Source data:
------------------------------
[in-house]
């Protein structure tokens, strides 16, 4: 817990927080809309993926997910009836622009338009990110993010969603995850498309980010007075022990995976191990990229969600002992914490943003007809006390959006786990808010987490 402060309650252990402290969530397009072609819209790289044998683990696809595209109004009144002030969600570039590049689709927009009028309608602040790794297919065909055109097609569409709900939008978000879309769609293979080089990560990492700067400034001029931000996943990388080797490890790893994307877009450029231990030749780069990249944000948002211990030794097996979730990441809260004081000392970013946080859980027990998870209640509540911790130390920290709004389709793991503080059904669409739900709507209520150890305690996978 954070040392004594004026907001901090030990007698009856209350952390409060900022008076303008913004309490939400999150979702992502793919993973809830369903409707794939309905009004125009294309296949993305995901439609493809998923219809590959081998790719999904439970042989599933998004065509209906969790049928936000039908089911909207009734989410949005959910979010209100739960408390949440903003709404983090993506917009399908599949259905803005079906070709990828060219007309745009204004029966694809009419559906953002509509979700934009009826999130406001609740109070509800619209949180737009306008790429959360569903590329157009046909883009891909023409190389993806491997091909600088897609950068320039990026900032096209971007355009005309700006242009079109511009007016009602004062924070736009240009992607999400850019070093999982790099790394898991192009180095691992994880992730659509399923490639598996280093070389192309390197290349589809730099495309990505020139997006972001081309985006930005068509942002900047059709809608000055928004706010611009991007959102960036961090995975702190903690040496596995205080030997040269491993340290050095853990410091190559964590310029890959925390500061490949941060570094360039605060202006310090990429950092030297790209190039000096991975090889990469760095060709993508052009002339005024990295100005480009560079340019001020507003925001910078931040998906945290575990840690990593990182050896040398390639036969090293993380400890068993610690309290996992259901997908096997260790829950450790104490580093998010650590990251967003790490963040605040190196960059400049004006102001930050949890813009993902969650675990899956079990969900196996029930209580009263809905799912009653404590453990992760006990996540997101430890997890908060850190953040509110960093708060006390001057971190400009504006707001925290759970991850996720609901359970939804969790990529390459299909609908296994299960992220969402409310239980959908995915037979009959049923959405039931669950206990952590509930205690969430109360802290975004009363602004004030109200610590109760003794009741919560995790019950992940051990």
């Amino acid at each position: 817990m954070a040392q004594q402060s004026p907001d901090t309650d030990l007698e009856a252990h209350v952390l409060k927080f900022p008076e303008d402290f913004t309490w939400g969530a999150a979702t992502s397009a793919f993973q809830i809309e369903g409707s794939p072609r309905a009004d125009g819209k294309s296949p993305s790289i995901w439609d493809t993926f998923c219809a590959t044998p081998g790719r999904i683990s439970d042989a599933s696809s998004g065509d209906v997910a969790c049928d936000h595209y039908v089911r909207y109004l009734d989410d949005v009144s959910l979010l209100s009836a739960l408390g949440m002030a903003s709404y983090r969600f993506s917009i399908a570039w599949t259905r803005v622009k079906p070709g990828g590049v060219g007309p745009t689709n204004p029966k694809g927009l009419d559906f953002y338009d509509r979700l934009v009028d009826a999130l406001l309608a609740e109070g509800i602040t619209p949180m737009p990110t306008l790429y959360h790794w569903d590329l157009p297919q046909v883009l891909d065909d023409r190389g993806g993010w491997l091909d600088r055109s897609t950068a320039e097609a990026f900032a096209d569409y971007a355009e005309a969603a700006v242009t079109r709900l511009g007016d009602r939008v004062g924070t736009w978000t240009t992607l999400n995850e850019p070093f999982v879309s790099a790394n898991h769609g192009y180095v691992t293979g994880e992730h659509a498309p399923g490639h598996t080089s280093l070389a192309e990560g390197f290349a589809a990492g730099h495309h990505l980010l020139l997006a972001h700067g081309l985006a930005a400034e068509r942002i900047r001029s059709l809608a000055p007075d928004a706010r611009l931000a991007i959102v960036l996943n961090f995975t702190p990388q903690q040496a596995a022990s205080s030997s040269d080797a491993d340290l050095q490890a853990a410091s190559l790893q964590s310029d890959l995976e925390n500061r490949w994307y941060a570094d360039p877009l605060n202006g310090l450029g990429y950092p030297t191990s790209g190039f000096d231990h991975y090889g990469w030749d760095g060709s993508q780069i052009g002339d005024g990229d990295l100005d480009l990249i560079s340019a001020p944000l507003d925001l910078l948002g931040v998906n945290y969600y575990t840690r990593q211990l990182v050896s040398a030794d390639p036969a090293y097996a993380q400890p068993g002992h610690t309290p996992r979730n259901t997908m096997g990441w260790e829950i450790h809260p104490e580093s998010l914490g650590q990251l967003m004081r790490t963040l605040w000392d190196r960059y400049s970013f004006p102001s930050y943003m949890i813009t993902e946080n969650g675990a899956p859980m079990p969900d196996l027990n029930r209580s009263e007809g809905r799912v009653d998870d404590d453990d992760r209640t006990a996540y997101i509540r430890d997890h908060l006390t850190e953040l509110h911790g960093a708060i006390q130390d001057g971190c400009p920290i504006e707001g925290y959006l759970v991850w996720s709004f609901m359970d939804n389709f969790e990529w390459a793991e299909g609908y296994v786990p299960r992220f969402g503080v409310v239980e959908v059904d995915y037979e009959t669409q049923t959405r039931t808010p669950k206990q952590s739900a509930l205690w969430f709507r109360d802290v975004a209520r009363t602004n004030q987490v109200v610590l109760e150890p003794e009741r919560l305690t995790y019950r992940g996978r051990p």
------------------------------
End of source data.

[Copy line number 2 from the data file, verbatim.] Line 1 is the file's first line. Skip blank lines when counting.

């Protein structure tokens, strides 16, 4: 817990927080809309993926997910009836622009338009990110993010969603995850498309980010007075022990995976191990990229969600002992914490943003007809006390959006786990808010987490 402060309650252990402290969530397009072609819209790289044998683990696809595209109004009144002030969600570039590049689709927009009028309608602040790794297919065909055109097609569409709900939008978000879309769609293979080089990560990492700067400034001029931000996943990388080797490890790893994307877009450029231990030749780069990249944000948002211990030794097996979730990441809260004081000392970013946080859980027990998870209640509540911790130390920290709004389709793991503080059904669409739900709507209520150890305690996978 954070040392004594004026907001901090030990007698009856209350952390409060900022008076303008913004309490939400999150979702992502793919993973809830369903409707794939309905009004125009294309296949993305995901439609493809998923219809590959081998790719999904439970042989599933998004065509209906969790049928936000039908089911909207009734989410949005959910979010209100739960408390949440903003709404983090993506917009399908599949259905803005079906070709990828060219007309745009204004029966694809009419559906953002509509979700934009009826999130406001609740109070509800619209949180737009306008790429959360569903590329157009046909883009891909023409190389993806491997091909600088897609950068320039990026900032096209971007355009005309700006242009079109511009007016009602004062924070736009240009992607999400850019070093999982790099790394898991192009180095691992994880992730659509399923490639598996280093070389192309390197290349589809730099495309990505020139997006972001081309985006930005068509942002900047059709809608000055928004706010611009991007959102960036961090995975702190903690040496596995205080030997040269491993340290050095853990410091190559964590310029890959925390500061490949941060570094360039605060202006310090990429950092030297790209190039000096991975090889990469760095060709993508052009002339005024990295100005480009560079340019001020507003925001910078931040998906945290575990840690990593990182050896040398390639036969090293993380400890068993610690309290996992259901997908096997260790829950450790104490580093998010650590990251967003790490963040605040190196960059400049004006102001930050949890813009993902969650675990899956079990969900196996029930209580009263809905799912009653404590453990992760006990996540997101430890997890908060850190953040509110960093708060006390001057971190400009504006707001925290759970991850996720609901359970939804969790990529390459299909609908296994299960992220969402409310239980959908995915037979009959049923959405039931669950206990952590509930205690969430109360802290975004009363602004004030109200610590109760003794009741919560995790019950992940051990």